Tri-C Honored for its Work in Leadership and Professional Development
Cleveland, OH – Cuyahoga Community College (Tri-C ®) has won the Emerging Leadership award from the American Association of Community Colleges (AACC).
Dr. Jerry Sue Thornton, president of Cuyahoga Community College, received the honor, one of five Awards of Excellence announced last week during AACC’s annual convention in San Francisco.
Tri-C was among 24 community colleges nationwide to be honored by the AACC and the only college to be nominated twice. In addition to the Emerging Leadership award, Tri-C was one of five finalists in the Exemplary CEO/Board category. Other categories were Student Success, Advancing Diversity and Outstanding College/Corporate Partnership.
AACC established a national program this year to recognize innovation and promising practices among two-year colleges. The awards were aligned with key recommendations of the 21st-Century Commission on the Future of Community Colleges, a blue-ribbon group which is recommending ways for community colleges to reinvent themselves, so more students graduate and help meet the country’s economic and workforce needs.
The AACC said that Dr. Thornton “has placed a high priority on a deep organizational culture of leadership and professional development.”
AACC noted that Tri-C has numerous opportunities for leadership and professional development, including monthly College-wide Cabinet meetings, which bring together more than 90 college leaders and annual retreats for College leadership and support staff.
The College’s Mandel Leadership Development Program was cited by the AACC as one of the most prestigious leadership programs at Tri-C. Since the Mandel program began in 2008 with funding from the Mandel Foundation, 134 staff and faculty members have participated in the year-long program.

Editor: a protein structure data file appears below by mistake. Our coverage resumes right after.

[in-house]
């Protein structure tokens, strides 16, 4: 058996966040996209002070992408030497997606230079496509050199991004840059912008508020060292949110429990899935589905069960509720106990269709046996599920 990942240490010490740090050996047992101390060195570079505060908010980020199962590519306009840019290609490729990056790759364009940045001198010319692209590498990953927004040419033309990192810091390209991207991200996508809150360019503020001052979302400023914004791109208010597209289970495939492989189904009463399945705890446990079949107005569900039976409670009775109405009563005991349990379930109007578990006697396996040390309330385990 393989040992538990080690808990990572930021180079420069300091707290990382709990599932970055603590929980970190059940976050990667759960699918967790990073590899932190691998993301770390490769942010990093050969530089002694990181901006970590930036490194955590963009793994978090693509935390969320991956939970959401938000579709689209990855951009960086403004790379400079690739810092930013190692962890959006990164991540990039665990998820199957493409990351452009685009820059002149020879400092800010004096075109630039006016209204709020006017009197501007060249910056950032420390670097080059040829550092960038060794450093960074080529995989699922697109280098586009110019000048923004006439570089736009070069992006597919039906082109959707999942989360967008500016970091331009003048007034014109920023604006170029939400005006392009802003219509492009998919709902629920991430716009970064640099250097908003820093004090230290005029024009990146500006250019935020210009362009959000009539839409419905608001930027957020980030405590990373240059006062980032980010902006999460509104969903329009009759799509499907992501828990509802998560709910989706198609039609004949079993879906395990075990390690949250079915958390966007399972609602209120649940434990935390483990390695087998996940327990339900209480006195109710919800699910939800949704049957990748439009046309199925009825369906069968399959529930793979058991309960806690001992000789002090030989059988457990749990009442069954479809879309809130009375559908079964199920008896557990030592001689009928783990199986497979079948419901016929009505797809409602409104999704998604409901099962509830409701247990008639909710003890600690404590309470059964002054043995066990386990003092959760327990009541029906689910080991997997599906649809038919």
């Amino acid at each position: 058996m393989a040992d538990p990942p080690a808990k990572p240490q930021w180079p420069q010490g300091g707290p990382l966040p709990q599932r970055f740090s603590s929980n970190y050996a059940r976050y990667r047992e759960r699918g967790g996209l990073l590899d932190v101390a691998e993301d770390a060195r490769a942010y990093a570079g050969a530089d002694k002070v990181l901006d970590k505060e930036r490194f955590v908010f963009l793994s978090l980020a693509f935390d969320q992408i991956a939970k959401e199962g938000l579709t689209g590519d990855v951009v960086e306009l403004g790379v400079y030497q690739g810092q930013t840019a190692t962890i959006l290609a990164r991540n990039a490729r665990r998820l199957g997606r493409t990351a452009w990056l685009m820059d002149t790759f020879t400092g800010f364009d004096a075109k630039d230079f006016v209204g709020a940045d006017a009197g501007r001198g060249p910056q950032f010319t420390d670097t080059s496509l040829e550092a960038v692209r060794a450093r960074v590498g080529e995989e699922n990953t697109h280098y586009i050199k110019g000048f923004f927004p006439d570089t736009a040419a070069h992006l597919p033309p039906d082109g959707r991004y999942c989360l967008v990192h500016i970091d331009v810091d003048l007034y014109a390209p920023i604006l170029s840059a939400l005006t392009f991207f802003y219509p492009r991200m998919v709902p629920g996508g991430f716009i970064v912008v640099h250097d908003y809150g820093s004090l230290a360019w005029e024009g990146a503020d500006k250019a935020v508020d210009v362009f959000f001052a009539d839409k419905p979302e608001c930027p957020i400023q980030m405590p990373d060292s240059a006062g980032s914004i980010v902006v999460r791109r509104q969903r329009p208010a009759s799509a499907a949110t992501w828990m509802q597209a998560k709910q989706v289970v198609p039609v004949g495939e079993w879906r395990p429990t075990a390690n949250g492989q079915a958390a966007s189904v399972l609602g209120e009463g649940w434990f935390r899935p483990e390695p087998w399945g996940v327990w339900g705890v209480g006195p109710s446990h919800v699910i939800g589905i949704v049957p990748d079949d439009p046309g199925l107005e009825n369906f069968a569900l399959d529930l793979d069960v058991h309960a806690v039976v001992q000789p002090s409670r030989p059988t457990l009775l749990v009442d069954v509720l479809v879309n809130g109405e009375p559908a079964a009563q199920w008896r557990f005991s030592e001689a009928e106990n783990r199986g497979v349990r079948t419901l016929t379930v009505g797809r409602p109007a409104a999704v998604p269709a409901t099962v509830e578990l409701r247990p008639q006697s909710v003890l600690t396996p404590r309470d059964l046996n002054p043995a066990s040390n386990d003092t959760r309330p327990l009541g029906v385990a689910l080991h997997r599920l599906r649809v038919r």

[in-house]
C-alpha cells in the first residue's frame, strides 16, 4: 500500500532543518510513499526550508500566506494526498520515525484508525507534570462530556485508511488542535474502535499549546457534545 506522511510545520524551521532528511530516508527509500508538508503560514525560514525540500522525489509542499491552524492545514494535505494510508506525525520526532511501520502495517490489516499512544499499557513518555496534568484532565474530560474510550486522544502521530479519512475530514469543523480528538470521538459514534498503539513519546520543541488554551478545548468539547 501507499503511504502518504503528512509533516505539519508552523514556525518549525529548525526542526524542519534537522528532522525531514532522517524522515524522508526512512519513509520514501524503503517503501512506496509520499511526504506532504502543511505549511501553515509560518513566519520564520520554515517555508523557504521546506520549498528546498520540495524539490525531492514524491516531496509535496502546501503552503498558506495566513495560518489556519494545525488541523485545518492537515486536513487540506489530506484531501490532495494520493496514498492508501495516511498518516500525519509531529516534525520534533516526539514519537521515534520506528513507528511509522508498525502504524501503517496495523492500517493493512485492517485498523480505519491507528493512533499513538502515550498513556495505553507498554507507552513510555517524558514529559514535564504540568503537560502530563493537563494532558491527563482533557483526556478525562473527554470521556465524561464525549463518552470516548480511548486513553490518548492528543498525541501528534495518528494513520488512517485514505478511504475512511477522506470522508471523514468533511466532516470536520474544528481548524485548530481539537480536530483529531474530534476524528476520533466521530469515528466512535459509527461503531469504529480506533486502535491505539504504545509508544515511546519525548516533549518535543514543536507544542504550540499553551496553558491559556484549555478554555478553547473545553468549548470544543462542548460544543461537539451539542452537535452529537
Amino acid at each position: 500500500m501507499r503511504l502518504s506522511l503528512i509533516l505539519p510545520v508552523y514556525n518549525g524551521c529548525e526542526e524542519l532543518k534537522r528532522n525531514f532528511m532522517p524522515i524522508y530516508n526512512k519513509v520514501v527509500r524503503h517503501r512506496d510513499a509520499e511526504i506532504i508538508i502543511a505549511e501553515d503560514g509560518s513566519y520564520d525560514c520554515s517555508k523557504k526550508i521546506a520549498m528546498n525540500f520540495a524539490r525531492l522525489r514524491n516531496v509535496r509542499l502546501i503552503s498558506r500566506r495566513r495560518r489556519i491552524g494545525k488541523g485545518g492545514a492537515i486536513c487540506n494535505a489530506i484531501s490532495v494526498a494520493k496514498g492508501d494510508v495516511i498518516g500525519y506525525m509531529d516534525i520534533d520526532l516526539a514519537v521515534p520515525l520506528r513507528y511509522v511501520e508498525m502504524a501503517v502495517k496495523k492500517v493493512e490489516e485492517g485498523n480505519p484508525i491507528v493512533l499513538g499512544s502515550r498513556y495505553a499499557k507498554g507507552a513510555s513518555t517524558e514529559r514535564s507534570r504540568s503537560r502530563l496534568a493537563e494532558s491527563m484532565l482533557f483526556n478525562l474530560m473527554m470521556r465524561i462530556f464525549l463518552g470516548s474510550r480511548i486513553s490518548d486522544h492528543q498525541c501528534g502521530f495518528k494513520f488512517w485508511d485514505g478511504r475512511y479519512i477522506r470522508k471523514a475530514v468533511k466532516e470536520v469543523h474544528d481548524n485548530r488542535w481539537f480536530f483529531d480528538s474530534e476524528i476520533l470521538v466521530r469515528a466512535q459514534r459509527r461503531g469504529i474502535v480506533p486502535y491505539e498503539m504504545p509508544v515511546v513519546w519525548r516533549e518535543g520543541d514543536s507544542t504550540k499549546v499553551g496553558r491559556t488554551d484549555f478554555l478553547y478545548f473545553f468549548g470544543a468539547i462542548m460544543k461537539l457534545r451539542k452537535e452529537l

Participants receive leadership assessments and develop leadership plans, receive mentoring, work on team projects and take part in workshops and lectures. While three different cohorts—faculty and emerging and executive leaders—participate in different activities, all of them gain a better understanding of student success, accessibility, teaching, learning and innovation as primary goals of Tri-C. They all learn and begin applying transformational leadership. They all learn to manage conflict. And they all gain a better understanding of the college’s other divisions and the challenges faced by colleagues.
The success of the program has encouraged Tri-C to add a fourth cohort for mid-level staff.
President Thornton said, “I know we have created an important framework that makes it possible not only to develop leaders, but also, leaders of leaders.”
“We never forget the business we’re in, and it’s all about students and student achievement, she said. “By developing human capital, the college is developing a ‘landscape for learning.’ ”
David W. Whitehead, former chairman of the Tri-C Board of Trustees, said Dr. Thornton “has truly built an exemplary system of leadership and professional development,” adding that Dr. Thornton is a “leader of leaders.”
Dr. Thornton and Dr. Patricia Rowell, president of Tri-C’s Western Campus, were also honored at the AACC convention’s Hail and Farewell Luncheon for their work with community colleges. Drs. Thornton and Rowell have announced plans to retire June 30, at the end of the academic year.